ipv4(1)     An IPv4 address as defined by the
                     InetAddressIPv4 textual convention as defined
                     in RFC3291.
         ipv6(2)     An IPv6 address as defined by the
                     StationAddressIPv6 textual convention below.
         mac(3)      An 802.3 MAC layer address, i.e. an
                     Ethernet address, defined by the
                     MacAddress textual convention as defined
                     in RFC2579.
         dns(16)     A DNS domain name as defined by the
                     InetAddressDNS textual convention as defined
                     in RFC3291.
         Each definition of a concrete StationAddressType value must 
         be accompanied by a definition of a textual convention for use
         with that StationAddressType.
         The StationAddressType textual convention SHOULD NOT be 
         subtyped in object type definitions to support future extensions.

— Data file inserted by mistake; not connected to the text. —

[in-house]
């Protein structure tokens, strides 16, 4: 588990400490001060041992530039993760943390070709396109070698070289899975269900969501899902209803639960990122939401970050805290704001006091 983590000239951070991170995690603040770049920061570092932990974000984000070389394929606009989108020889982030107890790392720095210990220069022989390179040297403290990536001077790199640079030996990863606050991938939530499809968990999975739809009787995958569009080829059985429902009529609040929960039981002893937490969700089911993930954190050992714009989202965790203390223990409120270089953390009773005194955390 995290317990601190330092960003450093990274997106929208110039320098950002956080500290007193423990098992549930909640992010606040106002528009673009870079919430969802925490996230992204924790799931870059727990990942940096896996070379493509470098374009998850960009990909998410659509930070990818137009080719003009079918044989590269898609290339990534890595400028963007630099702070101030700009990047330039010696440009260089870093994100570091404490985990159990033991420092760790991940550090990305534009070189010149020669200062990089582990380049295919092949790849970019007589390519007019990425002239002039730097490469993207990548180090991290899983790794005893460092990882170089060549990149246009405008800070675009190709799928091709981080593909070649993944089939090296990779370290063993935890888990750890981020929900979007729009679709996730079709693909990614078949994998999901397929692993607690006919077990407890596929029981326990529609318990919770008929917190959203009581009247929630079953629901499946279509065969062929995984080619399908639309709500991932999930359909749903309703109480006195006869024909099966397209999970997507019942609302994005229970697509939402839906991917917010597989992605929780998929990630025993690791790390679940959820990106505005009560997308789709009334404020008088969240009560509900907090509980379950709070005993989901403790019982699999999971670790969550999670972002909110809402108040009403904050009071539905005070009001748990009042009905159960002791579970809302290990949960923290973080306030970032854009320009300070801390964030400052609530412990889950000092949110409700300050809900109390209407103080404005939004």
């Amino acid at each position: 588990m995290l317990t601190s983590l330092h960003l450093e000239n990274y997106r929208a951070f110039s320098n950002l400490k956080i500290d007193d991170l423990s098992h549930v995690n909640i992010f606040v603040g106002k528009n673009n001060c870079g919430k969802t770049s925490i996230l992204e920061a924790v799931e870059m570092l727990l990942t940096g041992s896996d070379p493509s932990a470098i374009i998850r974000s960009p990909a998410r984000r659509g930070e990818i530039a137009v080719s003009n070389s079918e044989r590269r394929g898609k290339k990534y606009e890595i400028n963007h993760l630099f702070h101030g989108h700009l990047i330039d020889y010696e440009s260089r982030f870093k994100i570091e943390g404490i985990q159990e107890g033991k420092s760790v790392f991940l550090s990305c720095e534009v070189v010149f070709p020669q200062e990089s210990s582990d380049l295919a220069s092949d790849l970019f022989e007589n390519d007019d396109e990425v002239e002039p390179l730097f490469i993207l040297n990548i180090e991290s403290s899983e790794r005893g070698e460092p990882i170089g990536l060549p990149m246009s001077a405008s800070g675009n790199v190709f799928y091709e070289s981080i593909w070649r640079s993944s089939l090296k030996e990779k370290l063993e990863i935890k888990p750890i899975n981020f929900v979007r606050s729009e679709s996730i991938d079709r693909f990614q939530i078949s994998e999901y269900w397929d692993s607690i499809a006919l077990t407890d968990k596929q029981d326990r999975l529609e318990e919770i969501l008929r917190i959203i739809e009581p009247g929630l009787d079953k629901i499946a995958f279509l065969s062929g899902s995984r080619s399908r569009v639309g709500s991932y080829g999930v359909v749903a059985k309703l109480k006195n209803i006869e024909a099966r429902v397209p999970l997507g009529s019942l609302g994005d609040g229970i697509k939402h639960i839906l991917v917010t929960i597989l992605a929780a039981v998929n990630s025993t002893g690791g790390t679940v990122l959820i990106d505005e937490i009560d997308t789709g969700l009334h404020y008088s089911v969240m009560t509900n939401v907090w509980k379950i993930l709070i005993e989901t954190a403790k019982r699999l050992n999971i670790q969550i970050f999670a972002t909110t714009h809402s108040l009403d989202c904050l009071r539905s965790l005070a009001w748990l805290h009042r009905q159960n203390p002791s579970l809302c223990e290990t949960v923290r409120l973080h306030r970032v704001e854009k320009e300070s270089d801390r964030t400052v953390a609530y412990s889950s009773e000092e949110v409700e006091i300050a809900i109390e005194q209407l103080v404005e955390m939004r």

It MAY be subtyped in compliance statements in order to require
         only a subset of these address types for a compliant
        "STD0058 (RFC2579), Textual Conventions for SMIv2.
         RFC3291, Textual Conventions for Internet Network Addresses."
    SYNTAX       INTEGER {

    STATUS      current
        "Denotes a generic Internet address.

         An StationAddress value is always interpreted within the 
         context of an StationAddressType value. Every usage of the
         StationAddress textual convention is required to specify 
         the StationAddressType object which provides the context.  
         It is suggested that the StationAddressType object is 
         logically registered before the object(s) which use the 
         StationAddress textual convention if they appear in the 
         same logical row.

         The value of an StationAddress object must always be
         consistent with the value of the associated StationAddressType
         object. Attempts to set an StationAddress object to a value